MPs are set to launch a Parliamentary inquiry into the failure to replace asbestos-riddled schools across the UK which have been blamed for the deaths of hundreds of teachers.
The Work and Pensions select committee has agreed to launch its own investigation after campaigners brought evidence that conditions caused by asbestos are the biggest health and safety risk in the UK. It comes as the campaign group Airtight on Asbestos which is working with the ResPublica thinktank has produced a map of “cancer-causing” UK schools. Shockingly, the main areas are in the former Labour red wall heartlands which have recently been won over by the Conservatives.
The main problem is in so-called CLASP schools cheaply built out of lightweight materials in the late 1950s, 1960s, and 1970s when they fell out of favour.
However, a central feature of the design – the steel-clad columns, which in nearly all cases contained ‘Amosite’, one of the most dangerous types of asbestos.
When disturbed, the substance can release fibres that become airborne, and if inhaled, can damage the lung tissue, leading to mesothelioma, an incurable cancer responsible for over 2500 deaths every year.
Former minister Stephen Timms, who chairs the work and pensions committee, confirmed to the Sunday Express that they are planning to launch a full inquiry following a series of correspondence with employment minister Mims Davies.
He said: “Despite a ban on its use dating back over 20 years, asbestos is still devastating lives, with more than 5,000 related deaths a year. Worryingly, fatalities from related illnesses are increasing among jobs such as nurses and teachers.
“Questions are being raised about how asbestos is dealt with in the UK, particularly compared with some other countries such as France. The Health and Safety Executive (HSE) is rightly looking into how asbestos can be managed more safely.
“The committee will look at this later in the year, to help make sure regulations are as effective and safe as possible.”
At least two-thirds of all CLASP structures are concentrated in the North of England and the East Midlands.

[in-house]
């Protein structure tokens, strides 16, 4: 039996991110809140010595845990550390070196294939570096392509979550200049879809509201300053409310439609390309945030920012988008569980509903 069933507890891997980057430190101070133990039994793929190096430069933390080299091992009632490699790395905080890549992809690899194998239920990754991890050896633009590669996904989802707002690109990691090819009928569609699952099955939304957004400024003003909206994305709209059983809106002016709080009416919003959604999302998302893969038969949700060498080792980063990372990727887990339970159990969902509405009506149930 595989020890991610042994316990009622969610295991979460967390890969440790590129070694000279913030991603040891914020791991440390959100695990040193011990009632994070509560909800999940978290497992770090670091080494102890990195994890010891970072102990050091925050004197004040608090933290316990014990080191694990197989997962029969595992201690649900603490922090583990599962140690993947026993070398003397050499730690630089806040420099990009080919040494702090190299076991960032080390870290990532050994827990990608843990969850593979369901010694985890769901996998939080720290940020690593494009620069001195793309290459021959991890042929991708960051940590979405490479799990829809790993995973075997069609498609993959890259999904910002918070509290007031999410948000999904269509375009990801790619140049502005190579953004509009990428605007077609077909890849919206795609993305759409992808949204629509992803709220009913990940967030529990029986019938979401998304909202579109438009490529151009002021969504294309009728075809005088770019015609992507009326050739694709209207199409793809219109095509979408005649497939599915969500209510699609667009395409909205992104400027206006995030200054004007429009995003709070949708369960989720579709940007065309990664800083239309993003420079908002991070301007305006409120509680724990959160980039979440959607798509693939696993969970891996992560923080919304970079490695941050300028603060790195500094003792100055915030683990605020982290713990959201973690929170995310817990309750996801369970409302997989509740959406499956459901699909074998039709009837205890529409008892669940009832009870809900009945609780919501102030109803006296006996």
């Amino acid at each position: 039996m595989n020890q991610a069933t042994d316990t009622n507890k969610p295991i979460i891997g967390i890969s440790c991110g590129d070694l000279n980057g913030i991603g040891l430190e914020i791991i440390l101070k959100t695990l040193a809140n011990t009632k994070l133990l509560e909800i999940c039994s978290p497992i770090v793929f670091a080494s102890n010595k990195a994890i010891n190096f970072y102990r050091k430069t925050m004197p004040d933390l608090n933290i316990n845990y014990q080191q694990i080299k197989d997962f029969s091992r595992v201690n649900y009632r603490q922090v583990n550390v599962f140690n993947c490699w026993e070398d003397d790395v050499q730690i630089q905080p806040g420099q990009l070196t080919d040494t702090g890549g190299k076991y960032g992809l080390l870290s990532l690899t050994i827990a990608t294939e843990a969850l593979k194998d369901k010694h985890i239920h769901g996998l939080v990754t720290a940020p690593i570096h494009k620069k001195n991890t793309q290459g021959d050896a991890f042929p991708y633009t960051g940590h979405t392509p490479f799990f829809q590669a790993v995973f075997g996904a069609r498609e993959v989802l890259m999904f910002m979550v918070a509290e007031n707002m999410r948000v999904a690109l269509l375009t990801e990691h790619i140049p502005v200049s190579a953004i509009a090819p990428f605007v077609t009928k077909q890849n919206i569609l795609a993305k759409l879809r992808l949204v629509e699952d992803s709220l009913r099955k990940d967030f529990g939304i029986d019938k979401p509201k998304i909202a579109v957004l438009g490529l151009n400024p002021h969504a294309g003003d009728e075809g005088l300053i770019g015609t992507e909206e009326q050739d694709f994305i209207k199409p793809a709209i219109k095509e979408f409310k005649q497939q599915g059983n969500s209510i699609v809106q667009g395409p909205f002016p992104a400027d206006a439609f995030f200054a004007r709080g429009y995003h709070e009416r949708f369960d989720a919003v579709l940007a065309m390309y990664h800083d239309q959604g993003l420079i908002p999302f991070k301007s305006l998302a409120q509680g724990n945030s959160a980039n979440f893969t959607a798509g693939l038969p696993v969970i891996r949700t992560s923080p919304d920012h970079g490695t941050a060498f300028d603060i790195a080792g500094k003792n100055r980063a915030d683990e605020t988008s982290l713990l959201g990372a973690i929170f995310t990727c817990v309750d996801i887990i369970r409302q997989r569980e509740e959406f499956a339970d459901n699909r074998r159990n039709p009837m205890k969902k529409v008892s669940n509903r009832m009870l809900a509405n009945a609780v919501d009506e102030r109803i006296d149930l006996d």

The county councils with the highest numbers are Nottinghamshire, Derbyshire, and Durham.
The campaign describes the situation as a further example of the regional inequalities afflicting the UK, believing the government’s ambition to ‘level up’ must prioritise their urgent replacement.
Gateshead for example, has over 3 times as many schools with CLASP structures as London, despite only having a population of 200,000.
The North West is another regional ‘hotspot’ according to the data and has seen several incidents highlighting the fatal consequences of asbestos exposure.
It has been established that 305 teachers of other education employees died of asbestos-related conditions between 2001 and 2016.
The campaign has highlighted the case of Bernard Dawson who died in 2015 of mesothelioma after spending more than half a century teaching maths and science at secondary schools in Greater Manchester and Lancashire.
The father of five was diagnosed following his retirement in 1984. Similarly, Michelle Reed had worked as a French teacher at schools in the North West for her whole life, dying of mesothelioma in February 2017.
The campaign accused politicians and ministers of apathy over Britain’s number 1 occupational health killer with “only a handful of MPs” responding to letters of concern about CLASP schools in their constituencies.
A spokesperson for the campaign said – “The source of this apathy comes from the Health and Safety Executive, who’ve successfully persuaded Government and parliamentarians that the current regime is perfect.”